Section 3.6 of the Store Certification Requirements say this:

Your app must neither programmatically close nor offer UI affordances to close it. Windows 8 Process Lifetime Management closes Windows Store apps automatically.

Obviously, then, your app should haven’t close buttons on its canvas or in the app bar. What’s a little tricky is that an app should also avoid closing itself into anything but the most catastrophic circumstances. That is, if an app has detected that it simply cannot run because of corrupt state or such, then perhaps it can close itself (using MSApp.terminateApp, by the way, not window.close, as the former will give you the opportunity to provide information that will surface in the Windows Store Dashboard).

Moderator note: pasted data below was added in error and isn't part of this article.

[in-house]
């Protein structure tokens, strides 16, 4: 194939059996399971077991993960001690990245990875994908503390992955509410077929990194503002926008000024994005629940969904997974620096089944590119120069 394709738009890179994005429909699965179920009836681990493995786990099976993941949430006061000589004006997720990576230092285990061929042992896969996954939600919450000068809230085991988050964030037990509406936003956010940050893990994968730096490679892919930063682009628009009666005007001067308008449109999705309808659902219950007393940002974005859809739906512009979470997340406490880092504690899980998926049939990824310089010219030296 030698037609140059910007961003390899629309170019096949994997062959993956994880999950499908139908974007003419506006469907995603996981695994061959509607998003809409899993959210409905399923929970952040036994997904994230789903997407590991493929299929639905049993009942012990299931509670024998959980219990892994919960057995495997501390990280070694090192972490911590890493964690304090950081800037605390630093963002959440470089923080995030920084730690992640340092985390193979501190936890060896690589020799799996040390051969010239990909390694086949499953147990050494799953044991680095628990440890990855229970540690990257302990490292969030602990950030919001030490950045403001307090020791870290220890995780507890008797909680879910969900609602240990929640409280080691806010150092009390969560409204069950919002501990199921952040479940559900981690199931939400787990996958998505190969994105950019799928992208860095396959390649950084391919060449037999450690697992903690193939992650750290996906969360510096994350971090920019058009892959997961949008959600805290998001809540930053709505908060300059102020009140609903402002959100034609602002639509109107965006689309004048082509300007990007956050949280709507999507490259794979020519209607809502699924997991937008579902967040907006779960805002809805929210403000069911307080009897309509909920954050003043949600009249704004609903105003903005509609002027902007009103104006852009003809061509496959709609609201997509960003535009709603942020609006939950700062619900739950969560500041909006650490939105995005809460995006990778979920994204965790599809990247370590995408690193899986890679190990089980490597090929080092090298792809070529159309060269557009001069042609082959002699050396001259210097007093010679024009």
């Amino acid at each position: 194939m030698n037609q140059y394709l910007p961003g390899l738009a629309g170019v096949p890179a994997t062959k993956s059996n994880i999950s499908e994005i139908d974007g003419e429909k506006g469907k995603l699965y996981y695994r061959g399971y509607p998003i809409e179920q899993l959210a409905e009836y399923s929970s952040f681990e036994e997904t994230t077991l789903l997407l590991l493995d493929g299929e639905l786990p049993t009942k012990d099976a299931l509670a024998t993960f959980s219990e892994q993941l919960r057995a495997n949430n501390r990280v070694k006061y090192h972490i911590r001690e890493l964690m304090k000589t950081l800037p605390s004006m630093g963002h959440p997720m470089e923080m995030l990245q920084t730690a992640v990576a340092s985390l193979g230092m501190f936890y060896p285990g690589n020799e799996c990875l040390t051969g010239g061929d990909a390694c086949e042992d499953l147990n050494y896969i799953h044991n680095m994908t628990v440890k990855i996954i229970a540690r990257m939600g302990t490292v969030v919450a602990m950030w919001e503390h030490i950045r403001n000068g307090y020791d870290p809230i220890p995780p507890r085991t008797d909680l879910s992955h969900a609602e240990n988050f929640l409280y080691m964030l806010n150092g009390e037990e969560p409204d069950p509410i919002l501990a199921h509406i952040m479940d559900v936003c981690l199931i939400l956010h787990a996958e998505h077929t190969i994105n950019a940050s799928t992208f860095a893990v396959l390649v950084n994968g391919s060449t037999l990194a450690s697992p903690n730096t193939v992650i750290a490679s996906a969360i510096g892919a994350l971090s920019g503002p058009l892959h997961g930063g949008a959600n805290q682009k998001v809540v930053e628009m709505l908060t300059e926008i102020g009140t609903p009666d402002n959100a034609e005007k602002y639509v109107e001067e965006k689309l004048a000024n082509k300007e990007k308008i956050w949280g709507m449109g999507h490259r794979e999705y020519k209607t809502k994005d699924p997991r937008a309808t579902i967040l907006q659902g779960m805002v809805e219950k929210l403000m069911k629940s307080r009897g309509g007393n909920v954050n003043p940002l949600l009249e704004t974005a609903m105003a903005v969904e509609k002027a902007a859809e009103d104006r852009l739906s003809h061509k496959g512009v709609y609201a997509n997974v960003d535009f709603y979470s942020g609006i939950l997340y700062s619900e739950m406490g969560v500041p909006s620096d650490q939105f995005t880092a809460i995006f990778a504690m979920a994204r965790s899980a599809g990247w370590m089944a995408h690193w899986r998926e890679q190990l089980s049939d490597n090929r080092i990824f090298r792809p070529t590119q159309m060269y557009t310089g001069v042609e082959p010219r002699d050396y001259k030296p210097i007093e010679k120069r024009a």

However, situations like not having network connectivity, or really any external condition from which the app can recover, are not ground for closing the app programmatically. I’ve seen some apps do this that clearly weren’t caught by the certification process: I’ll be running along just fine, then I lose connectivity, and then the app informs me of that with a MessageDialog and then closes itself. Ouch! I just lost whatever state I’d built up in the app, so when I restart I have to get back to where I was. This is a big no-no. In such cases, the app should let me know that I don’t have connectivity, but then give me a way to retry whatever I was doing (that is, an app bar command), when I connectivity has been restored.

In other words, be nice to your users and never assume that you should just up and quit because of some external condition. Again, if you detect an internal condition that would make it impossible for the app to continue running, that’s one thing. But if it’s an external condition that the user can remedy, give them the chance to do that and continue using your app.

I, for one, promise to give poor ratings to apps that I find don’t behave well in this way! 🙂

Comments are closed